According to surveys of voters exiting the polls, Obama beat Clinton among both men and women; among voters in every age group except those over 65; and among nonblack voters under 30.
Edwards placed third overall, at 18 percent, a damaging setback in his native state. "I think the coffin door will be shut on him in South Carolina," says Prof. Thomas Whalen of Boston University, author of "A Higher Purpose: Profiles in Presidential Courage." "That's his backyard, and if he can't win there, forget it."
Mr. Edwards, who has yet to win a primary, vowed Saturday night to stay in the race.
Obama's victory showed that the Iowa caucuses on Jan. 3 were not a fluke.
But Obama could be hurt if opponents – or the news media – portray South Carolina as a demographic quirk, analysts say. Critics accused former President Bill Clinton of playing racial politics at a recent campaign stop for his wife there, when he said voters were picking candidates on "race or gender" and "that's why people tell me Hillary doesn't have a chance of winning here."
"Obama went into South Carolina as a candidate speaking to independents, to whites, speaking to America across the divides – that was kind of his magic," says Lawrence Jacobs, a political scientist at the University of Minnesota. But if the results are perceived as racially polarized, Dr. Jacobs says, "it could well be that South Carolina is a race that really winds up narrowing a very broadly appealing campaign."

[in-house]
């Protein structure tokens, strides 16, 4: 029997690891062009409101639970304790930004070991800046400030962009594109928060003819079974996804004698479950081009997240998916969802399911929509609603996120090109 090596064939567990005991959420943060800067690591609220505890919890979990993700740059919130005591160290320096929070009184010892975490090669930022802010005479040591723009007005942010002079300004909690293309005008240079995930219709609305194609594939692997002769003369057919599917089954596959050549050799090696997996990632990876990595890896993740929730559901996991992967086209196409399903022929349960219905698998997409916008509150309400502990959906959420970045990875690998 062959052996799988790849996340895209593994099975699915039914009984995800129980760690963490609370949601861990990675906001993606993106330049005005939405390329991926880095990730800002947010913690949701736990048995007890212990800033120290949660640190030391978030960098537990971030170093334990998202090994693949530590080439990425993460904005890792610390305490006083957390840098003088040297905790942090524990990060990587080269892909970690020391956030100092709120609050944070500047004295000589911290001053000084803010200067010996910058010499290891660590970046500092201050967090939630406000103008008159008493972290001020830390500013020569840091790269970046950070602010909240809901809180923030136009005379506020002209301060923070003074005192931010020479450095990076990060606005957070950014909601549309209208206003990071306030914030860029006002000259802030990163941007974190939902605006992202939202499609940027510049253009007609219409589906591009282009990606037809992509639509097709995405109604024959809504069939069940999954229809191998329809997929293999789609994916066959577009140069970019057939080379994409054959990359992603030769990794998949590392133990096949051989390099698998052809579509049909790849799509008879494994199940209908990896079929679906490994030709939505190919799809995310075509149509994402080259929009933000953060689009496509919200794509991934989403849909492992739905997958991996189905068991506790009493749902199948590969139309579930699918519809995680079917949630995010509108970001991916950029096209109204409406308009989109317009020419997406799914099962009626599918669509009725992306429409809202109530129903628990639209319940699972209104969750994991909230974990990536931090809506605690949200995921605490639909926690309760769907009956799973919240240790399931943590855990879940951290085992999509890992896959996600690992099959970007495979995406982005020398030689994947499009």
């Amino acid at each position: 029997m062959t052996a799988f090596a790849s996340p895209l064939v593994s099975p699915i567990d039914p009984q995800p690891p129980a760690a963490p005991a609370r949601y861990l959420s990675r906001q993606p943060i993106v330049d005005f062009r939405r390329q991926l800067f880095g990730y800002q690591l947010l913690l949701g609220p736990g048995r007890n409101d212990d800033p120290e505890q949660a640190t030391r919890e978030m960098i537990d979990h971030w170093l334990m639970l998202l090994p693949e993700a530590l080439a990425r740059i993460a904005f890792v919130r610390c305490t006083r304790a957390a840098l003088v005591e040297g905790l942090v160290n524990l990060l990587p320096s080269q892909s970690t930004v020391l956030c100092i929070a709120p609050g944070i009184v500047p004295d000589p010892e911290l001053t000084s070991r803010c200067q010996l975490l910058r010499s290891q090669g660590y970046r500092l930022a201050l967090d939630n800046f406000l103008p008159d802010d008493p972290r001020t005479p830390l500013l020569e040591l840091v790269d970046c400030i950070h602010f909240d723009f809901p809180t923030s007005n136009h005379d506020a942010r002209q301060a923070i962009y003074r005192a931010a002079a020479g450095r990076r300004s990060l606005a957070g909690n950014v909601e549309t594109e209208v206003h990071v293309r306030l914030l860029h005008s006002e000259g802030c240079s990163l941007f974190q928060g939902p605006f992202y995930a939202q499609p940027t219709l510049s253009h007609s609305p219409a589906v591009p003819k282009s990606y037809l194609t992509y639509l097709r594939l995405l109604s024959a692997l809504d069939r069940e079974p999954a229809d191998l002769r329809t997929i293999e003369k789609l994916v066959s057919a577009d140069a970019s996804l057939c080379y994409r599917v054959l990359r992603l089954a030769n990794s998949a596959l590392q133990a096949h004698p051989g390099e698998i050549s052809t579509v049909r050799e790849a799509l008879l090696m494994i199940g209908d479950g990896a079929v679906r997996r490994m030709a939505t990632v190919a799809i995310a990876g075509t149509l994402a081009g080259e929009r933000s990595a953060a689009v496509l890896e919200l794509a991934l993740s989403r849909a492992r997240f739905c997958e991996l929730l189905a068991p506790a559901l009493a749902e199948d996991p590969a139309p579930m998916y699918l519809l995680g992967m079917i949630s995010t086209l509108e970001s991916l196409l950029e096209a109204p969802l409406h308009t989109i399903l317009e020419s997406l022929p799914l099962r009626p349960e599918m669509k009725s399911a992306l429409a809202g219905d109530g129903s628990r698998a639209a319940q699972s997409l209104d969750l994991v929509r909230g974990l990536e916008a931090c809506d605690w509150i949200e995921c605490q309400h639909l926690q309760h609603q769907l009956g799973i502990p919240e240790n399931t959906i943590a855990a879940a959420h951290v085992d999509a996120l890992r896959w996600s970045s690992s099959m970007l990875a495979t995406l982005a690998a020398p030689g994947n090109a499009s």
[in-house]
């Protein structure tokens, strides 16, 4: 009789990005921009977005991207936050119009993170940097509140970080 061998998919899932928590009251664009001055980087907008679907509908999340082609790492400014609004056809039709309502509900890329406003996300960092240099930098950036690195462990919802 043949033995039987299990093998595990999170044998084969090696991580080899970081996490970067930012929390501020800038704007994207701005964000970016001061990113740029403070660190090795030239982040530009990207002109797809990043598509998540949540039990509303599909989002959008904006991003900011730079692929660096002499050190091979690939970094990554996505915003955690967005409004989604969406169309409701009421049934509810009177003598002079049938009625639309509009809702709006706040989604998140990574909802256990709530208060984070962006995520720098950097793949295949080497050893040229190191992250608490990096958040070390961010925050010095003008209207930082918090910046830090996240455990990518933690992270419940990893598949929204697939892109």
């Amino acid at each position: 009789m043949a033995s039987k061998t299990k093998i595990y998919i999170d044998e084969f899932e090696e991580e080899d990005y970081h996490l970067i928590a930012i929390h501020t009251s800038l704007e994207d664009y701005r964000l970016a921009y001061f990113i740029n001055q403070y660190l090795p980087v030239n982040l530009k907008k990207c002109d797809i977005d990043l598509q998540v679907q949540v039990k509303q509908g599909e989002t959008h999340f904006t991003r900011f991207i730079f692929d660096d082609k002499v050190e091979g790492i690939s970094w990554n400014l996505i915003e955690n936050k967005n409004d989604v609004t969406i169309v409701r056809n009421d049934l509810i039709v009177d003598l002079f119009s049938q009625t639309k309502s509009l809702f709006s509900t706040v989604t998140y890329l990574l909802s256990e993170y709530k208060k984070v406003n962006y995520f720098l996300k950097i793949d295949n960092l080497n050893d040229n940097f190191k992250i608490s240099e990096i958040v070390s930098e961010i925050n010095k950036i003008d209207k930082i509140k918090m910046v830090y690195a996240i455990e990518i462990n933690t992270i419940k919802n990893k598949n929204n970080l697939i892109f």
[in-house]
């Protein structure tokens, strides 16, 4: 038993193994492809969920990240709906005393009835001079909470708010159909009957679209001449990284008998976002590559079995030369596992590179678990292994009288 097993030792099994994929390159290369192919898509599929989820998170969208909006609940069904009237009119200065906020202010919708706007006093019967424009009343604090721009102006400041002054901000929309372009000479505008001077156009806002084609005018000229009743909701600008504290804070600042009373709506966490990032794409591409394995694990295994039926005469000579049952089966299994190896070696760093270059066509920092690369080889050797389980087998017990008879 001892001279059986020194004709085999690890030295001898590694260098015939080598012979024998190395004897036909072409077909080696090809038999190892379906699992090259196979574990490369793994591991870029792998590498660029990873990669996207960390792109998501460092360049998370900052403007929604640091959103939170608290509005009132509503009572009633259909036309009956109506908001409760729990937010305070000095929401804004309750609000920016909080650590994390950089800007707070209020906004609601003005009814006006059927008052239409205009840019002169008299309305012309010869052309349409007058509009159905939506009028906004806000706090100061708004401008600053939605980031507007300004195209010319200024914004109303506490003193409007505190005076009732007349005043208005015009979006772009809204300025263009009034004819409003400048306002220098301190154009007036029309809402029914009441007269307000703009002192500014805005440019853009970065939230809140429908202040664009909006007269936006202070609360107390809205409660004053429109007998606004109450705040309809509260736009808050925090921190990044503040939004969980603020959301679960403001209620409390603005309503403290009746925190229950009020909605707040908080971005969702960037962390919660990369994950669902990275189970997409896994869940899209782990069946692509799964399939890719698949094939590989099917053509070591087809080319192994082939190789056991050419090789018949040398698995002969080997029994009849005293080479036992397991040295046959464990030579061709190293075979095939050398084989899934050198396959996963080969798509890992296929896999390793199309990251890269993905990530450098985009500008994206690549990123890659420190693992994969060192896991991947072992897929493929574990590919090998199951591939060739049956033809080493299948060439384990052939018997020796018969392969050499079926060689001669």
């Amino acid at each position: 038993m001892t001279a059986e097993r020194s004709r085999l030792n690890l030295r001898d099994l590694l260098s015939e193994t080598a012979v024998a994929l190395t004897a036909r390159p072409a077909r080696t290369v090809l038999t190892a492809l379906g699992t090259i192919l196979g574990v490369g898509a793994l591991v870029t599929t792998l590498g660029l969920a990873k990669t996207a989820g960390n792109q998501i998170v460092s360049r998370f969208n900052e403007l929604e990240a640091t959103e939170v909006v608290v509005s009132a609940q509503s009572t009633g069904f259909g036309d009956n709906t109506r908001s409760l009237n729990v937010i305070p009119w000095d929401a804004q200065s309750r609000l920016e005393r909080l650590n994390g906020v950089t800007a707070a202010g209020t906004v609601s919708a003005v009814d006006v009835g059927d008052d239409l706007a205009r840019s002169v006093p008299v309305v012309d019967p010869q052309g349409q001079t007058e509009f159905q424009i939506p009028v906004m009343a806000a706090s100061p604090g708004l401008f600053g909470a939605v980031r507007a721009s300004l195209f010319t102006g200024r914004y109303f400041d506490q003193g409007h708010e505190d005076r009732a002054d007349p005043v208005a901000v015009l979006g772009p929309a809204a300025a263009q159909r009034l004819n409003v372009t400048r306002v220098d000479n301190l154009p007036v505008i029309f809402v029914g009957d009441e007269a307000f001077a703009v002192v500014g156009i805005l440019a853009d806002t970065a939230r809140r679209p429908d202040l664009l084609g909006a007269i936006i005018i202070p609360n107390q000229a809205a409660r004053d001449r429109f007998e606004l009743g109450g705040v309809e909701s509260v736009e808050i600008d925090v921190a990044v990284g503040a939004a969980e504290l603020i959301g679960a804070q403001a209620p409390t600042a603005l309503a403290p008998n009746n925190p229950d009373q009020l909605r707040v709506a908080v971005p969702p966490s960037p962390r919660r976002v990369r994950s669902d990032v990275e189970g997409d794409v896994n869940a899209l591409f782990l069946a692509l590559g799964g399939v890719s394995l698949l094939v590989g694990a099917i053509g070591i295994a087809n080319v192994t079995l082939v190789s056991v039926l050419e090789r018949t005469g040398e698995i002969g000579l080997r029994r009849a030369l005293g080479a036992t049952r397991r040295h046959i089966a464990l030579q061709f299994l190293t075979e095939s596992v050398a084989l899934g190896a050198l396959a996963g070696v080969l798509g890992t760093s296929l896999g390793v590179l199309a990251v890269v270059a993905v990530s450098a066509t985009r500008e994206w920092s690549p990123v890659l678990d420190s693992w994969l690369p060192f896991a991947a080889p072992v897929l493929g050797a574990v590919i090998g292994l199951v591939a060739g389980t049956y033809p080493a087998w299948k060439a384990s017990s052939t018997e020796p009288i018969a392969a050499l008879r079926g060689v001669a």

But others say Obama, the son of a black father from Kenya and a white mother from Kansas, drew enough of the white vote in a conservative Southern state to defuse those questions.
Recent shift in the black vote
Of greater significance ahead of Super Tuesday, say analysts, was the evidence Saturday of Obama's deep support among African-Americans. Blacks are a key Democratic constituency, accounting for roughly 1 in 5 primary-goers nationally. Until the climb in Obama's poll numbers in Iowa and New Hampshire in December, most were supporters of Clinton.
"When Obama started this campaign, African-Americans were considered to be more in Hillary's camp than in his camp," says David Bositis, a senior political analyst for the Joint Center for Political and Economic Studies, a Washington, D.C., group with a focus on black issues. With a decisive victory in South Carolina, "he can in effect, say, 'OK, I've made the case with African-Americans. Now it's time for me to concentrate on these other voting groups.' "
His tallest hurdle, say analysts, will be the traditional Democrats with whom Clinton enjoys a large advantage. "He needs to run better among older voters, more blue-collar and middle-class voters, and more downscale white voters," says Philip Klinkner, a government professor at Hamilton College in Clinton, N.Y. "That's where he's losing."
Clinton leads in national polls of Democratic voters. But if Feb. 5 fails to crown a nominee, a state-by-state war of attrition for delegates could grind on into the spring, say political observers.
"We've now moved into the phase where it's not really as much about momentum as it is the delegate count," says Jacobs. "If in 1992, the phrase was, 'It's the economy, stupid,' it's now, 'It's the delegates, stupid.' "